Fr. Joseph Jacobson Photo by Chris Miller

Protestantism’s ‘fatal flaw’ draws Lutheran to Catholic Church

By  Chris Miller, Canadian Catholic News
  • April 11, 2014

EDMONTON - After almost 60 years as a Lutheran, Fr. Joseph Jacobson entered the Catholic Church.

Following his conversion, he prepared and privately published a 68-page volume titled A Gift of Love, The Joys and Treasures of a New Catholic. Its purpose is to give a serious account of why he became Catholic, and what he learned and experienced afterwards.

Whenever anyone wants to enter into a conversation about his conversion, he always requests that they first read A Gift of Love.

“It does wonders to enhance the quality of that conversation to our mutual benefit. It transforms into real sharing what might otherwise have been a mere butting of heads,” said Jacobson.

Born in Milwaukee in 1940, Jacobson is the son of a Lutheran pastor. He was ordained a Lutheran pastor in 1965 and got married the same year. He and his wife were blessed with two children.

After serving four parishes in Alberta and homeschooling in the early 1980s, in 1985 he was elected the first bishop of the Alberta Synod of the Evangelical Lutheran Church in Canada.

“Around 1990 some very tragic decisions began being made among Protestants,” said Jacobson. “Abortion is okay because we can justify it, and gay marriage is okay, and on and on it goes.”

He recognized that Protestantism is defective for not having a magisterium. The magisterium defines the authentic teaching of the Catholic Church.

“Protestantism’s fatal flaw is the magisterium, and I say that with great sorrow because many individual Protestants have their own internal magisterium that’s pretty good,” said Jacobson.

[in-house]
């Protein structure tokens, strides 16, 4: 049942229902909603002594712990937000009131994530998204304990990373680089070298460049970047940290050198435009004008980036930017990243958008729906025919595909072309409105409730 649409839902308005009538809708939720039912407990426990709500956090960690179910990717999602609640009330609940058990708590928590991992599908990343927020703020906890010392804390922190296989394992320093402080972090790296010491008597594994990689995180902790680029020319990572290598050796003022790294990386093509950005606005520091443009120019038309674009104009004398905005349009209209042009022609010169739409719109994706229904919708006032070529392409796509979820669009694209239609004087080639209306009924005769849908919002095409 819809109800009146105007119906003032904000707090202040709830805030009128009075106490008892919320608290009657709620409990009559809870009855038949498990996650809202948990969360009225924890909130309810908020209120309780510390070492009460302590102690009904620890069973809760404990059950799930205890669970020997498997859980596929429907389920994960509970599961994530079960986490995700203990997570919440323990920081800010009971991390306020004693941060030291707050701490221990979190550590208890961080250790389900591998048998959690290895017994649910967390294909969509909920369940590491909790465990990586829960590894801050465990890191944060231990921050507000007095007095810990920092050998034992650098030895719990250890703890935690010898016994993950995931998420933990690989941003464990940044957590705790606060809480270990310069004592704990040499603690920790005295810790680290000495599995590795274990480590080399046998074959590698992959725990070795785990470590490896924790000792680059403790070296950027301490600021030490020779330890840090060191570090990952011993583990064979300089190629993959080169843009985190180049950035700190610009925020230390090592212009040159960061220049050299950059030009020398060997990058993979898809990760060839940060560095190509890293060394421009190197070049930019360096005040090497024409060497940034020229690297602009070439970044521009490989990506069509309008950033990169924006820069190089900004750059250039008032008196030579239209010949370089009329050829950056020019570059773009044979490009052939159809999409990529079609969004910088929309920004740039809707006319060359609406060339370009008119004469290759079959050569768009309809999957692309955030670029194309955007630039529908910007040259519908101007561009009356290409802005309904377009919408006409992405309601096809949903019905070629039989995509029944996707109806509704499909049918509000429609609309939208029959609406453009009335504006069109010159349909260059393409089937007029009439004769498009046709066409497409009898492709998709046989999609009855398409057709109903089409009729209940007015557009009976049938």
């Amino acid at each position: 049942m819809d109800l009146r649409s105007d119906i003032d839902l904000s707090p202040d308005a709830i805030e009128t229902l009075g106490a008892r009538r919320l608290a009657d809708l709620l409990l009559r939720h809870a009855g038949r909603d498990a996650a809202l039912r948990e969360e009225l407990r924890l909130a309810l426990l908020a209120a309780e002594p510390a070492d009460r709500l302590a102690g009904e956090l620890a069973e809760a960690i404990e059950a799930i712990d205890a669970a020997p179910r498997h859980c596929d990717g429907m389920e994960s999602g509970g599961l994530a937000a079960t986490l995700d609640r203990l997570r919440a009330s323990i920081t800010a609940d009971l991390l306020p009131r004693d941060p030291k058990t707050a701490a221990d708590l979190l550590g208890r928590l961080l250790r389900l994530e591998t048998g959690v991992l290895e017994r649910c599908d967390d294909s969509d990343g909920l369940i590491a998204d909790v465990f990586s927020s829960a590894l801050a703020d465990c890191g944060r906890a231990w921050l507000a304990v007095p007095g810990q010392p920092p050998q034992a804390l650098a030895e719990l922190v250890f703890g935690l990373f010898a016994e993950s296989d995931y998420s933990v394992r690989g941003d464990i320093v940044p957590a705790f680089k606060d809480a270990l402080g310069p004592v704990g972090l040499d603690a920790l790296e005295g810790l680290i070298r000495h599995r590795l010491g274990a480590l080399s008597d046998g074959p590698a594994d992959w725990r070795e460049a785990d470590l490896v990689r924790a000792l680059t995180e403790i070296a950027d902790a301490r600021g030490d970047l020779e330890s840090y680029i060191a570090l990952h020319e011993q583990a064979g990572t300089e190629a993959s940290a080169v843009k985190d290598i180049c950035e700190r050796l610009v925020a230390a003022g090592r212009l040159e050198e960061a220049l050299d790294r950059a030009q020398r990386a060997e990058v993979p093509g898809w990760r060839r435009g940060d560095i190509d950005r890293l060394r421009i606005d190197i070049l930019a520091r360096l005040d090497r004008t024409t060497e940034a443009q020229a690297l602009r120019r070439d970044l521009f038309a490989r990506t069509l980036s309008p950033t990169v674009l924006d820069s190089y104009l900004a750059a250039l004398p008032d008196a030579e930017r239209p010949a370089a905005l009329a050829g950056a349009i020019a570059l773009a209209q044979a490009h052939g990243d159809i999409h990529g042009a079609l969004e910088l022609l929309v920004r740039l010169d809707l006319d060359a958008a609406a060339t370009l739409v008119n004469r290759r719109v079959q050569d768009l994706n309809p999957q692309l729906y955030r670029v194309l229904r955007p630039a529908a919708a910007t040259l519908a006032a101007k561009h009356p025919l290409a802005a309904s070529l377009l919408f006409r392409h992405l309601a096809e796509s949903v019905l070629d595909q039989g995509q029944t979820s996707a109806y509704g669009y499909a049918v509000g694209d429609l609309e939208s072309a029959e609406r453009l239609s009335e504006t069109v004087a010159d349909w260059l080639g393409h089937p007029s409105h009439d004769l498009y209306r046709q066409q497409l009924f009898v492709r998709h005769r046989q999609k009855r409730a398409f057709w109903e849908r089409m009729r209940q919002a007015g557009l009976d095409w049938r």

“They have a way of regulating their faith by Scripture and the faith points of the Church they come from. They have a personal magisterium.”

It is a struggle in these God-denying times, he said, to be a faithful follower of Jesus and a member of God’s household. So he respects Protestants with their own personal magisterium because they stand up for something.

“But what Christ envisioned for His Church in terms of a magisterium no one else has except the Catholic Church, and that was my ‘Aha!’ moment,” he said, recognizing that Protestant churches seemed more influenced by the world’s prevalent trends than by God.

“When the spirit of the times can affect the Church more than the Spirit of God, anything is possible, and that’s where we (Lutherans) were at. I wanted us to be more focused on what Christ wants us to be, not what the world was pressing us to be,” Jacobson said.

More and more he struggled with his own theology.

“When the thing that is killing you is the thing you’re most proud of, what hope is there? Our people were most proud of being their own pope. They were most proud of being able to make their own decisions — and that’s what was killing them,” he said.

At age 58 and retired for four years, he realized that through his family life, his study and work, he had been drawn his entire life to the Catholic faith. He and his wife, Carolyn, were received into full communion with the Catholic Church in 2000. He was ordained a priest in 2007 and now serves as chancellor of the Archdiocese of Grouard-McLennan and parochial vicar of its cathedral parish.

(Western Catholic Reporter)

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